Sumatra as a Site of Sinophone Literature and Performance
4:30pm-6pm, Thursday 30 March 2017
Education Seminar Room 433, University of Sydney
Chinese communities in Sumatra have a rich heritage of cultural performance and production. Records from the first half of the twentieth century show that various Hokkien and Teochow theatre genres, including potehi, gaojiaxi, chaoju and gezaixi, circulated throughout maritime Southeast Asia. The Hokkien and Teochew-speaking communities of Sumatra were one of the hubs of Chinese theatrical itineraries as well as of literary production. Repressed by anti-Chinese policies under Suharto, the last twenty years have seen the reemergence of xiqu, Sinophone writing and community display in Sumatra.
By examining literary texts and theatrical troupes in Sumatra over the last two decades, Chinese-language cultural production can operate as one way of understanding community revival and continuity in the present Reformasi period. At the same time, both literary production and theatrical performance are intimately connected across borders, both in the way that Sumatran authors publish and maintain correspondence with Sinophone authors in Jakarta, Hong Kong, and Singapore, and in the way that xiqu performance has been produced by the visits of troupes and artists from Fujian, Taiwan, and Singapore. Attention to the networks of cultural production show that, while Sino-Indonesian identity may primarily be performed domestically, its materials draw widely from a Sinophone cultural region.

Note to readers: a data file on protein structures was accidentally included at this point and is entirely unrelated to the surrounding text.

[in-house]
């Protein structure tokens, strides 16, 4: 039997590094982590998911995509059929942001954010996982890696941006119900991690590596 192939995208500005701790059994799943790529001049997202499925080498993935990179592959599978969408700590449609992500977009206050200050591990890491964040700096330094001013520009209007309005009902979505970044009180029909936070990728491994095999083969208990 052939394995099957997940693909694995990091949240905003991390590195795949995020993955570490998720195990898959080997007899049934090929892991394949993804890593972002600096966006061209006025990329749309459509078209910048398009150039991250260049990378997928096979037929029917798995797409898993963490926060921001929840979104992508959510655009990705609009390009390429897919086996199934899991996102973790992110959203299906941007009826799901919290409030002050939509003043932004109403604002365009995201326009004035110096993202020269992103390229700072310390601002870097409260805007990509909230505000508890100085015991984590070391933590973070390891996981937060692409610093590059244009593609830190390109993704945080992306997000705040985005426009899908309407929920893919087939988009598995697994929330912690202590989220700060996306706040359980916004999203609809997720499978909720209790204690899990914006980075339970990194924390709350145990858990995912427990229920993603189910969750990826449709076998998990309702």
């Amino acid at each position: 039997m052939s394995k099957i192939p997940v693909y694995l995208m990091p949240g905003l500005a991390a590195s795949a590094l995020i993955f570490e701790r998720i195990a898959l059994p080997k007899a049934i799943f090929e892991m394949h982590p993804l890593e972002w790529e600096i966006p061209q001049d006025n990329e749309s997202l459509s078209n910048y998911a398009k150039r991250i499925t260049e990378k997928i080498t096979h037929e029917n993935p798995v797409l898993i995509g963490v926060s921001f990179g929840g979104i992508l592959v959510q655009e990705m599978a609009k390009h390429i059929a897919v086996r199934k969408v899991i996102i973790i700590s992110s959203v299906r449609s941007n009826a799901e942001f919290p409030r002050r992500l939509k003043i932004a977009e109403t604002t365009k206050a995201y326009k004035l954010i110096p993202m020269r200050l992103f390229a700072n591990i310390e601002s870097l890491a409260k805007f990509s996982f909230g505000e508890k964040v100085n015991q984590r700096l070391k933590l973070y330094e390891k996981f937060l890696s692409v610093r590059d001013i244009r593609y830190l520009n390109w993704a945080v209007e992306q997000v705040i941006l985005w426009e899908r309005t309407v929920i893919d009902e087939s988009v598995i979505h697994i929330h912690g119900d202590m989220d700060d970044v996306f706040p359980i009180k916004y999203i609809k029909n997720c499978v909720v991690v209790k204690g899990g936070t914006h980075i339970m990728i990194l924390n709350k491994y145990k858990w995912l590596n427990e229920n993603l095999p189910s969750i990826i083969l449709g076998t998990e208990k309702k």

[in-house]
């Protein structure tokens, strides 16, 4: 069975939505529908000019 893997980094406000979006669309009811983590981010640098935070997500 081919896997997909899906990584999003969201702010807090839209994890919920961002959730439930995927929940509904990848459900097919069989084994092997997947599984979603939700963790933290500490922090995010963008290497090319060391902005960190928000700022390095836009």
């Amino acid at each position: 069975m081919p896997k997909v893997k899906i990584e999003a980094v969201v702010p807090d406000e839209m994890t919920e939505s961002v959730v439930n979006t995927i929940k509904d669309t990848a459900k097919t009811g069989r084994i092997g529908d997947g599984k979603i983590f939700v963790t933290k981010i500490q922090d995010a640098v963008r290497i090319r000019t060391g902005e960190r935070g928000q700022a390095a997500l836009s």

Josh Stenberg is a Lecturer in Chinese Studies at the University of Sydney. His research revolves around questions of identity in Sinophone theatre and literature, often in transnational perspective. Recent work has appeared in Asian Theatre Journal, Theatre Topics, Theatre Research International, and Journal of Southeast Asian Studies.